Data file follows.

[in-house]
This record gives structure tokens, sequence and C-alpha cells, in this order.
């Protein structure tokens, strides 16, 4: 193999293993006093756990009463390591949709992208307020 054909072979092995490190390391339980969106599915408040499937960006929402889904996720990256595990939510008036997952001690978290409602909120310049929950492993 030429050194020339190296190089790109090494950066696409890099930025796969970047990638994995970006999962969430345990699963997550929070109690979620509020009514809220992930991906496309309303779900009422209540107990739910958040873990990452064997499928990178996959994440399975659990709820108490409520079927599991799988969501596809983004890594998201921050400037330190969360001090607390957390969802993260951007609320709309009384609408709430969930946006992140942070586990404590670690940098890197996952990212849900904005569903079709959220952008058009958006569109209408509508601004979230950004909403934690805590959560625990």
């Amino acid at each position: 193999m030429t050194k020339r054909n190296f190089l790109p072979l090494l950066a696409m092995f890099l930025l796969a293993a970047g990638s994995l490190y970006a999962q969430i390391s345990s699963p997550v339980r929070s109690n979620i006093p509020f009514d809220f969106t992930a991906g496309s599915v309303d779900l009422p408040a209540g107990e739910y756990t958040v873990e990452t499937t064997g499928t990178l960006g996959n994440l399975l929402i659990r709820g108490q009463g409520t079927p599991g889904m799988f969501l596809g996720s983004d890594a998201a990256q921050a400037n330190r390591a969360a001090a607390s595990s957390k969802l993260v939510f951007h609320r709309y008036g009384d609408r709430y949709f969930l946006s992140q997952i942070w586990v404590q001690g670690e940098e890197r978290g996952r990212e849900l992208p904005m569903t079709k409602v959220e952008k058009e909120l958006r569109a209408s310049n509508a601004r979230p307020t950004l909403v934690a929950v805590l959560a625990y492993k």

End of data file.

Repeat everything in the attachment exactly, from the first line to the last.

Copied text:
[in-house]
This record gives structure tokens, sequence and C-alpha cells, in this order.
């Protein structure tokens, strides 16, 4: 193999293993006093756990009463390591949709992208307020 054909072979092995490190390391339980969106599915408040499937960006929402889904996720990256595990939510008036997952001690978290409602909120310049929950492993 030429050194020339190296190089790109090494950066696409890099930025796969970047990638994995970006999962969430345990699963997550929070109690979620509020009514809220992930991906496309309303779900009422209540107990739910958040873990990452064997499928990178996959994440399975659990709820108490409520079927599991799988969501596809983004890594998201921050400037330190969360001090607390957390969802993260951007609320709309009384609408709430969930946006992140942070586990404590670690940098890197996952990212849900904005569903079709959220952008058009958006569109209408509508601004979230950004909403934690805590959560625990």
């Amino acid at each position: 193999m030429t050194k020339r054909n190296f190089l790109p072979l090494l950066a696409m092995f890099l930025l796969a293993a970047g990638s994995l490190y970006a999962q969430i390391s345990s699963p997550v339980r929070s109690n979620i006093p509020f009514d809220f969106t992930a991906g496309s599915v309303d779900l009422p408040a209540g107990e739910y756990t958040v873990e990452t499937t064997g499928t990178l960006g996959n994440l399975l929402i659990r709820g108490q009463g409520t079927p599991g889904m799988f969501l596809g996720s983004d890594a998201a990256q921050a400037n330190r390591a969360a001090a607390s595990s957390k969802l993260v939510f951007h609320r709309y008036g009384d609408r709430y949709f969930l946006s992140q997952i942070w586990v404590q001690g670690e940098e890197r978290g996952r990212e849900l992208p904005m569903t079709k409602v959220e952008k058009e909120l958006r569109a209408s310049n509508a601004r979230p307020t950004l909403v934690a929950v805590l959560a625990y492993k």